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EXERCISE 2: EEO IncidentsIs This Unlawful Discrimination? Objectives: 1.

To help you understand the application of the six major federal laws (statutes) that regulate equal rights in employment. These laws are Title VII of the Civil Rights Act of 1964, the Civil Rights Act of 1991, the Equal Pay Act of 1963, the Age Discrimination in Employment Act of 1967, the Vocational Rehabilitation Act of 1973, and the Americans with Disabilities Act of 1990 2. To help you understand the courts interpretation of these laws. 3. To help you understand the legal definition of discrimination and the burden of proof placed on defendants and plaintiffs. Procedures: 1. Read the exercise and review the major laws. 2. Read each of the incidents that follow and indicate your answers in the following format: a. What legal statute(s) apply in this case? b. If you were the judge, how would you rule, i.e. did the employer discriminate unlawfully? Incidents: 1. Elaine Mobley worked as a social worker with the Virginia Health Departments child abuse program for two years. Mobley was a member of the nonsectarian Unitarian Universalist Church. During her first six months on the job, she divorced her husband of ten years. Her supervisor, a devout Baptist, encouraged her to discuss her marital problems with a Christian psychotherapist. On a number of occasions, the supervisor encouraged other employees in the department who were also Baptists to convert Mobley. Some employees held prayer meetings at her desk while others gave her the silent treatment. Their attempts to convert Mobley did not stop. At one point, the supervisor made her participate in a Christian puppet show. Another time she found a handwritten note on desk from Jesus that read, How can you speak of God and reject me? I love you and know all about you. Her attendance at work declined because there were days she didnt want to face the stress in her work environment. Mobley filed a complaint with the director of the division stating that she was being constantly bombarded with efforts to convert her to a Baptist. Shortly thereafter, Mobley was fired from her job. Mobley filed a lawsuit claiming that she had been fired because of religious discrimination. 2. Edward Roberts, a black truck driver, applied in person for a tractor trailer truck driver position at a trucking company on March 31, 1998, in response to a newspaper ad. Roberts application listed 22 months of prior experience as a road driver. He had an additional 10 years of experience which he did not list on the application due to a lack of space on the form. Roberts was neither interview nor contacted by the company about the status of his application. In June 2005, Roberts saw an identical advertisement for tractor trailer truck drivers. Upon inquiry, Roberts learned that eight persons (all white) had been hired as truck drivers between April and June 2005. All of the hirees had less than 22 months of driving experience. The company contended that Roberts was not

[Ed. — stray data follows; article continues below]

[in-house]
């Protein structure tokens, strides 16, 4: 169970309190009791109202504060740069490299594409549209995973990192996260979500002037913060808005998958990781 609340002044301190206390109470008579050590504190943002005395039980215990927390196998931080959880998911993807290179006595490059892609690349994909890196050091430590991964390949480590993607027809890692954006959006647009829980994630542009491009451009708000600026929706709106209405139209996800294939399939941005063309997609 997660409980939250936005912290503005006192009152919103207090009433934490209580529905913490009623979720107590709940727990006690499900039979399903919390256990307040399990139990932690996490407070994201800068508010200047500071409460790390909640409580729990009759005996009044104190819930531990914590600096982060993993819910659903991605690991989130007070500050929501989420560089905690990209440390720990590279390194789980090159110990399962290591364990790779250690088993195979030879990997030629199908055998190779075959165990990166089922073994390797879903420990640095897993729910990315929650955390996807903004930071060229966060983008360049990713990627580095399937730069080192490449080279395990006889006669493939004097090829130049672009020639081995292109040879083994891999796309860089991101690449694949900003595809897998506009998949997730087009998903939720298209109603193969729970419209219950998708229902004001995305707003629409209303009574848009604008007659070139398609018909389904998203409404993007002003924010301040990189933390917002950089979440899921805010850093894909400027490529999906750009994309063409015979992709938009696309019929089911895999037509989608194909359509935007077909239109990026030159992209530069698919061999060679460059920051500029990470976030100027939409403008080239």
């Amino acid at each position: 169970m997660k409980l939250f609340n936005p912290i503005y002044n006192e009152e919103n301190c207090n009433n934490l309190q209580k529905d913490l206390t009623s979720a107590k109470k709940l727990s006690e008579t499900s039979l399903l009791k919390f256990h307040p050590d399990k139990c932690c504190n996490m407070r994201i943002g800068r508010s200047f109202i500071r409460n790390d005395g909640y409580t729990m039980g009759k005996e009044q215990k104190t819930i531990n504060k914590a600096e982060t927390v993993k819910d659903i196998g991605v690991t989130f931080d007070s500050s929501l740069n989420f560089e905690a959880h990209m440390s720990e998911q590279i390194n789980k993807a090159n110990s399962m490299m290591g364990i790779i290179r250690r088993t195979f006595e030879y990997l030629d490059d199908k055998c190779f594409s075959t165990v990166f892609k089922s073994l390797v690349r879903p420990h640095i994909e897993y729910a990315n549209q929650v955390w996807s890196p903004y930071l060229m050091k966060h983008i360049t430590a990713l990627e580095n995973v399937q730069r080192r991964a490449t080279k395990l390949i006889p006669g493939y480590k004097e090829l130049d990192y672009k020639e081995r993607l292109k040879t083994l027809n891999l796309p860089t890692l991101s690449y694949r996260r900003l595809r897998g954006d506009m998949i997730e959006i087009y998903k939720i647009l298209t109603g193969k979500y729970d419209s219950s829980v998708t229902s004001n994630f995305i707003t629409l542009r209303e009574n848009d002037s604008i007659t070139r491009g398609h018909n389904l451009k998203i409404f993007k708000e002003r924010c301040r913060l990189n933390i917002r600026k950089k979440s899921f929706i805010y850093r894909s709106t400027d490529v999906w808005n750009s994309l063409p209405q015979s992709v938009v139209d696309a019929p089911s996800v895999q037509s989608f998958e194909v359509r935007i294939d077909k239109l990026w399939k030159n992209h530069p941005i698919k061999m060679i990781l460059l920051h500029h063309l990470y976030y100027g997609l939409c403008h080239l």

hired because no opening existed when he applied. Roberts filed a discrimination complaint in District Court. 3. Thelma Jones had worked at a large public accounting firm for five years when the partners proposed her as a candidate for partnership. Of the 662 partners in the firm, seven were women. Of the 88 persons proposed that year, Jones was the only woman. Forty-seven were admitted to partnership, 21 were rejected, and 20, including Jones, were held for reconsideration. Thirteen of the 32 partners who submitted comments on Jones performance supported her candidacy, three recommended holding her application, eight stated that they had insufficient knowledge to comment, and eight recommended denial. While the partners praised her outstanding performance, both supporters and opponents of her candidacy indicated that she was sometimes overly aggressive, unduly harsh, difficult to work with, and impatient with staff. One partner described her as macho. In a meeting with a senior partner about her candidacy, she was told that, to improve her chances for partnership, she should walk more femininely, talk more femininely, dress more femininely, wear make-up, style her hair, and wear jewelry. When the partners refused to reconsider her candidacy the following year, she sued the firm, charging sex discrimination. 4. James McFadden was a transsexual who, while still biologically male, announced to his employer (East Coast Airlines) that he intended to dress and act as a woman in preparation for surgical sex reassignment. Mr. McFadden was subsequently fired from his pilots job for refusing to comply with its requirement that he continue to dress and act as a man. McFadden filed a lawsuit in District Court alleging that East Coast had conspired to discriminate against him on the basis of sex (now to be female) and that he was treated differently from other women employed by the airline. 5. Andrew Johnson, a black maintenance worker, was constantly referred to as Chicken Little, Chicken George, Sparerib Kid, Boy, and Watermelon Man by his white supervisor. These names were used not just during private conversations but in the presence of other workers. Despite several complains to senior management, the namecalling persisted for several months. When management finally investigated Johnsons claims, the supervisor admitted the comments but argued that he was only kidding. A fellow employee warned Johnson that his days were probably numbered because he had gone over the head of his supervisor. Shortly thereafter, Johnson was injured on the job. While he was at home recuperating, his supervisor called to say that he accepted his resignation. Johnson denied resigning and wrote asking for his job back. His request was denied. Johnson filed a lawsuit alleging that he had been a victim of harassment because of his race.